Day 3 - Travelogue
They are a strange people, these Canadians. Apparently one of the few things to grow reliably on the Canadian Shield is zucchini. The soil is fertile, but the growing season is short - and it seems, as a result - that there is a remarkable surplus of a plant whose produce nobody actually wants.
In fact, people bearing zucchini travel stealthily to next door neighbors' houses, like door-to-door evangelists bearing the good news of a bountiful harvest, which they are more than welcome to partake of. And like in dealing with unwanted evangelists, many Canadians actually knowingly hide from the front door bell, being too poiite to tell the neighbor to take a hike, but not polite enough to unfailingly answer the door, mostly because they already have a giant surplus of zucchini they're trying to pawn off on others, themselves.
The workplace becomes invaded by people bringing these green cylinders of mock-cucumber in. "Please take one", in the lunch room, if not people going outright cublicle to cubicle handing them out to co-workers. Breakrooms are also choked with baked goods made from said zucchini.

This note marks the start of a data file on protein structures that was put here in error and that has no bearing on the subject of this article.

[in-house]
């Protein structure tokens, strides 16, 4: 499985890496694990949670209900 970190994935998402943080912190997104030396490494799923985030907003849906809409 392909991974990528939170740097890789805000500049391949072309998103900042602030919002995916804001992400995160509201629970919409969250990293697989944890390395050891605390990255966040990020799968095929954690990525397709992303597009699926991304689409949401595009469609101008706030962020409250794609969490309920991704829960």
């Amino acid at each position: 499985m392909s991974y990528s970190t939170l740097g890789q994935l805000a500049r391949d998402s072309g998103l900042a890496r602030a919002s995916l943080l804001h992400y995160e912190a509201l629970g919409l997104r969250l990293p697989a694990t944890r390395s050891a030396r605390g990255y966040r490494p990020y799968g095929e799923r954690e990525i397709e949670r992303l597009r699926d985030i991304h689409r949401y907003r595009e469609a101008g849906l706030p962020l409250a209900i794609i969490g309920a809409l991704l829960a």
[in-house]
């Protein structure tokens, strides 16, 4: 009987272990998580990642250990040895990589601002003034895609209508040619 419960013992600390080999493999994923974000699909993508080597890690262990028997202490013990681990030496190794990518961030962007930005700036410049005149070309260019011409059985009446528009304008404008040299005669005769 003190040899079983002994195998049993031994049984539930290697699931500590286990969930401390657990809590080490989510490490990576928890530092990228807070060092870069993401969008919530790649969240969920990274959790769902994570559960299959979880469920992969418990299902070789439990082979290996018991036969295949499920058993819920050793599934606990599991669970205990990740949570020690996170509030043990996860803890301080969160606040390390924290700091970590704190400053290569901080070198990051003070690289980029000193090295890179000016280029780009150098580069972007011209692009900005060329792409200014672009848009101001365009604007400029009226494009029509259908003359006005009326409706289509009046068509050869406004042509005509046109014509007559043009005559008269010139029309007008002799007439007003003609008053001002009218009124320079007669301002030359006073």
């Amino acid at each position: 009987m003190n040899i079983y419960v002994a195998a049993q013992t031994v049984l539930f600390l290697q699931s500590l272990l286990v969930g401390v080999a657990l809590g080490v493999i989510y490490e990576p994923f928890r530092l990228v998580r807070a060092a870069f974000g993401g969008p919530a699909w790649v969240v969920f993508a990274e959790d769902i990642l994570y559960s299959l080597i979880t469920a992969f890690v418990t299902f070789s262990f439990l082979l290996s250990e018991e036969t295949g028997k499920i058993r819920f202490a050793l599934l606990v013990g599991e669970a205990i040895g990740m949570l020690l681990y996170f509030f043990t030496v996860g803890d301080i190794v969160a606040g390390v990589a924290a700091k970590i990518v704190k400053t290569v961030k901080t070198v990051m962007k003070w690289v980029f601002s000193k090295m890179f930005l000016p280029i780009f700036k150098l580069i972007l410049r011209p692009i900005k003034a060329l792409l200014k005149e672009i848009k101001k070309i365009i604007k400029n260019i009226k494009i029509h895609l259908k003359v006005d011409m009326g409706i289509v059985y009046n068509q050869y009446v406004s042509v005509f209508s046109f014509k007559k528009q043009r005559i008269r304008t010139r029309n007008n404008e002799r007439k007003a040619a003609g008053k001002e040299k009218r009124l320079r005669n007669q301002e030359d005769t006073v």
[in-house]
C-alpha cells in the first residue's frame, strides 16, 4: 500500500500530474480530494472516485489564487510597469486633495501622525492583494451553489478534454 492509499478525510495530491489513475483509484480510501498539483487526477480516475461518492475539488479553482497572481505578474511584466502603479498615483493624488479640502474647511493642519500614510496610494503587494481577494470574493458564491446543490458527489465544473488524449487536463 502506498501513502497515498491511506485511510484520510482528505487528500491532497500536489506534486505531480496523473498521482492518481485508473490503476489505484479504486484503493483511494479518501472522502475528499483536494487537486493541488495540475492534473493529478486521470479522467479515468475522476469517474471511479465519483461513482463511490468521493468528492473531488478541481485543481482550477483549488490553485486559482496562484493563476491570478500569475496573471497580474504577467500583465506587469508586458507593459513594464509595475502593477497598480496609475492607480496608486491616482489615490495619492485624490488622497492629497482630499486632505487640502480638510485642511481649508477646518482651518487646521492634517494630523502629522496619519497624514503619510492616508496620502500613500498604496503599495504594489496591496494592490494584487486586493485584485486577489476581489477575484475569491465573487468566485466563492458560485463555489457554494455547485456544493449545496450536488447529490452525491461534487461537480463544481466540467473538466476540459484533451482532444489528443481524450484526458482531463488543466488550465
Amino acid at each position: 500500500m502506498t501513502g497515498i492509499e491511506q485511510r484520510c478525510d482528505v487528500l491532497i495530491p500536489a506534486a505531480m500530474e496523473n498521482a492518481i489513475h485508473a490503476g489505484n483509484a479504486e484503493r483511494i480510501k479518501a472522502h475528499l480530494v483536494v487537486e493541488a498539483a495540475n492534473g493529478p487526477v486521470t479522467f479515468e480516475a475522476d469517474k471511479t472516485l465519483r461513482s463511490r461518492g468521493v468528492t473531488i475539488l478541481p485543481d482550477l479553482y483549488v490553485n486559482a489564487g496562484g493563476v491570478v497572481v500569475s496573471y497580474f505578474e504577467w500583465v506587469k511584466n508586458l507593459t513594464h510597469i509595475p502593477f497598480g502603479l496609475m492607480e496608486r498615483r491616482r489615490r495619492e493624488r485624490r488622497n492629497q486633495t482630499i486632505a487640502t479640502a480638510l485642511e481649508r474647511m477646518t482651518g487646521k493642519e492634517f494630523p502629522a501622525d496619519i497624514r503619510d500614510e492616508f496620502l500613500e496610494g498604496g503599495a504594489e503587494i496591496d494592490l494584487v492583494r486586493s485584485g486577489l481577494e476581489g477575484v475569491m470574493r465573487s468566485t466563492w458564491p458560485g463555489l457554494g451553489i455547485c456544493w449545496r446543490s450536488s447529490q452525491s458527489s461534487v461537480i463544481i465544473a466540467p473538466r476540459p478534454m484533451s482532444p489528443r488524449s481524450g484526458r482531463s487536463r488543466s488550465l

That's right - there's also a steady trade in recipes for zucchini loaves, stuffed zucchini, baked zucchini, zucchini bread, zucchini cake, all of which are traded and prized based on how well they meet two criteria: how well they get rid of large amounts of zucchini, and how much of the taste of zucchini the recipe gets rid of. In fact, should someone ever come up with a way of turning zucchini into biodiesel, the Great Canadian Zucchini Crisis is solved.